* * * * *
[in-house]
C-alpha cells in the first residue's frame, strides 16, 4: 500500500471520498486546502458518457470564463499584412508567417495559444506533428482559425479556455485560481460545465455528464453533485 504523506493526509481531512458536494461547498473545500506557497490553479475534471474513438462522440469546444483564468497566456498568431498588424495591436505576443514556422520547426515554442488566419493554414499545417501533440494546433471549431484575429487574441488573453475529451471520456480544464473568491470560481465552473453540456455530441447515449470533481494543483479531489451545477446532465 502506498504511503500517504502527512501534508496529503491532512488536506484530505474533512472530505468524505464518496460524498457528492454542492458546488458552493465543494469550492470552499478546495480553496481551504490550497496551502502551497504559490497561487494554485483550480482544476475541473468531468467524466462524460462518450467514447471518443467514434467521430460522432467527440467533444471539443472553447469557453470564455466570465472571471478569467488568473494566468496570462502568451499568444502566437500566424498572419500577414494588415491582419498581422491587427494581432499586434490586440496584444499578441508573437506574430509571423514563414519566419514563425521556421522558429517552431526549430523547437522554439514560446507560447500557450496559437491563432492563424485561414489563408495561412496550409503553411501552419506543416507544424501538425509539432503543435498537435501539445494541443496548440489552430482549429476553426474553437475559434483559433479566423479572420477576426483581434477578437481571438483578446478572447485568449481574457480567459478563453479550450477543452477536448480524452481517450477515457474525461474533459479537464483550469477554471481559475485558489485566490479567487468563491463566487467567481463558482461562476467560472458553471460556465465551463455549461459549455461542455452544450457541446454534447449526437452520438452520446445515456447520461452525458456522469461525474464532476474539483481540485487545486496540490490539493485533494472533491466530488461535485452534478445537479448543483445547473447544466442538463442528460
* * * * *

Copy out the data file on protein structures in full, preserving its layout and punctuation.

[in-house]
C-alpha cells in the first residue's frame, strides 16, 4: 500500500471520498486546502458518457470564463499584412508567417495559444506533428482559425479556455485560481460545465455528464453533485 504523506493526509481531512458536494461547498473545500506557497490553479475534471474513438462522440469546444483564468497566456498568431498588424495591436505576443514556422520547426515554442488566419493554414499545417501533440494546433471549431484575429487574441488573453475529451471520456480544464473568491470560481465552473453540456455530441447515449470533481494543483479531489451545477446532465 502506498504511503500517504502527512501534508496529503491532512488536506484530505474533512472530505468524505464518496460524498457528492454542492458546488458552493465543494469550492470552499478546495480553496481551504490550497496551502502551497504559490497561487494554485483550480482544476475541473468531468467524466462524460462518450467514447471518443467514434467521430460522432467527440467533444471539443472553447469557453470564455466570465472571471478569467488568473494566468496570462502568451499568444502566437500566424498572419500577414494588415491582419498581422491587427494581432499586434490586440496584444499578441508573437506574430509571423514563414519566419514563425521556421522558429517552431526549430523547437522554439514560446507560447500557450496559437491563432492563424485561414489563408495561412496550409503553411501552419506543416507544424501538425509539432503543435498537435501539445494541443496548440489552430482549429476553426474553437475559434483559433479566423479572420477576426483581434477578437481571438483578446478572447485568449481574457480567459478563453479550450477543452477536448480524452481517450477515457474525461474533459479537464483550469477554471481559475485558489485566490479567487468563491463566487467567481463558482461562476467560472458553471460556465465551463455549461459549455461542455452544450457541446454534447449526437452520438452520446445515456447520461452525458456522469461525474464532476474539483481540485487545486496540490490539493485533494472533491466530488461535485452534478445537479448543483445547473447544466442538463442528460